Therefore, the amendment seeks to provide that any Police Officer may without an Order from a Magistrate and without a warrant, arrest any person who commits, in the presence of a police officer, a cognizable offence and against whom reasonable complaint has been made, or credible information has been received, or a reasonable suspicion exists that he has committed a cognizable offence punishable with imprisonment for a term which may be less than seven year or which may extend to seven years, if the police officer has reason to believe on the basis of such complaint, information, or suspicion that such person has committed the said offence and is satisfied that such arrest is necessary and to this effect shall record, while making such arrest, his reasons in writing. The Bill further empowers police officer to act against such person whom credible information has been received that he has committed a cognizable offence punishable with imprisonment for a term which may extend to more than seven years whether with or without fine or with death sentence and the police officer has reason to believe on the basis of that information that such person has committed the said offence.

As can be legitimately concluded from the above, the police now needs to have a reason to believe and be satisfied that an offence has been committed by the alleged person and it is only then that they may chose to arrest the person, thus widening the scope of the discretion given to them far more.

Power to conduct Search by the police is Discretionary

The provisions of search under Chapter VII of the CrPC are even more discretionary in their nature. Section 165 of the CrPC states that “whenever an investigating officer has reasonable grounds for believing that anything… may be found at a place… and that such thing cannot in his opinion be obtained without undue delay, … he may after recording the reasons… cause search to be made… even by a subordinate officer, duly authorized by him." (Emphasis Supplied) Again, the law merely uses the words reasonable grounds for providing authority to the police officer, who moreover can conduct the search if in his opinion there is no time to seek a search warrant. Further, the power to search has been extended to other jurisdictions through the agency of another police officer of that area by virtue of Section 166 of the CrPC.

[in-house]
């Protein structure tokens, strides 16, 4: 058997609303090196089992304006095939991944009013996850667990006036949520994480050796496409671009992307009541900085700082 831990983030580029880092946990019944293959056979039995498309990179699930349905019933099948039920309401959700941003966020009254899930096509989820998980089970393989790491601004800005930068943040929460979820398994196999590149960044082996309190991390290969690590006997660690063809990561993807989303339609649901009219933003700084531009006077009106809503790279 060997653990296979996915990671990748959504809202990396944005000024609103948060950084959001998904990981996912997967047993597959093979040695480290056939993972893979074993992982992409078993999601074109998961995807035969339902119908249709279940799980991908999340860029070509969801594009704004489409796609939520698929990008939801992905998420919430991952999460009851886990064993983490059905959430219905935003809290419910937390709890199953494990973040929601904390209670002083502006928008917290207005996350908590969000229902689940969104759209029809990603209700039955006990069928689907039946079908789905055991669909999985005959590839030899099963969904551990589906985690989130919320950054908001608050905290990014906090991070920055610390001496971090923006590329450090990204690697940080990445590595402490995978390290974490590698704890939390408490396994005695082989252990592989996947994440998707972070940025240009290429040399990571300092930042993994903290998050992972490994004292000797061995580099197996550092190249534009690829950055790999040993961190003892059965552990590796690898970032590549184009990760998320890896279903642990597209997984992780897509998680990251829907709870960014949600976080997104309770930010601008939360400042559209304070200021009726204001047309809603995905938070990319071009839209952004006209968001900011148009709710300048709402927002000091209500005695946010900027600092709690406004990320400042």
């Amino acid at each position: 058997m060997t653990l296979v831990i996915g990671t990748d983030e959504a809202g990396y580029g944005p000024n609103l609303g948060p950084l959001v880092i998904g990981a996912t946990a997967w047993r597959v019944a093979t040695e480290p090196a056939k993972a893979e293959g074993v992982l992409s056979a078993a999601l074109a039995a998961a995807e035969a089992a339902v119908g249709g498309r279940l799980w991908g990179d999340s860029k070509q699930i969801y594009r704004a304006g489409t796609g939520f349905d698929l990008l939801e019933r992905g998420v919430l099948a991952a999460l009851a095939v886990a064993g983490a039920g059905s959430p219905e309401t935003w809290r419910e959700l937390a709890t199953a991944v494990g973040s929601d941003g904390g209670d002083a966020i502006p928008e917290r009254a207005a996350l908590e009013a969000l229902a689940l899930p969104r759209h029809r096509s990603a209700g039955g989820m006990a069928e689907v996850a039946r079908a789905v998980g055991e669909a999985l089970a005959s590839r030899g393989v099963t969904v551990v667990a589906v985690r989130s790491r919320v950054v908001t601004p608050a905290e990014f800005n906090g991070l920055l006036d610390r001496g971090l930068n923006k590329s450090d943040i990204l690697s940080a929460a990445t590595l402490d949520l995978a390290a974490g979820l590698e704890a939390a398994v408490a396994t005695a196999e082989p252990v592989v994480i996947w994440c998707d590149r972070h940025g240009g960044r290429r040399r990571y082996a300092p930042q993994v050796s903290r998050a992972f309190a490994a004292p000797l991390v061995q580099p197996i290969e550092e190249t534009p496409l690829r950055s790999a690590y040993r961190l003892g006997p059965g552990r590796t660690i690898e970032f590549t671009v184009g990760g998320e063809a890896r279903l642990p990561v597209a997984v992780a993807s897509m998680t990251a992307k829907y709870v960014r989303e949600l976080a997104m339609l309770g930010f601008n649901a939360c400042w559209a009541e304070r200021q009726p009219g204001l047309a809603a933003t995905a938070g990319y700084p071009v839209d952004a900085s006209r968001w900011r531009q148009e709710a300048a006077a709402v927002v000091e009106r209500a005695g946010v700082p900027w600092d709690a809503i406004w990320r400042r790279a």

Consquently, the Indian police rarely attempt to obtain search warrants, for they can always search a place ongoing investigation of a case. [18] 

Part II: Power of the Police to conduct Investigation vis-a-vis power of the Judiciary while conducting trial

The legislative scheme behind the CrPC has been held to decipher distinction of jurisdiction and field covered by the police on the one hand and the powers of the court while conducting inquiry or trial. Exercise of authority or jurisdiction by these two distinct components involved in the administration of criminal justice as provided under Chapter XII and Chapter XIII to XV is indicative. This legislative object of distribution of power without transgression on the limitation of the other has received judicial approval. With the development of law under criminal jurisprudence there is clear judicial dichotomy of investigative and judicial power. They operate in different fields without conflict and scope for overlapping, unless the provisions of the Code or judicial dictum have provided to the contrary. [19] 

It is therefore, a settled position of law that it is a statutory right of an investigating agency to investigate the circumstances of an alleged cognizable offence as it deems fit. The Hon’ble Supreme Court in State of Bihar v. J.A.C. Saldanha [20] observed as follows: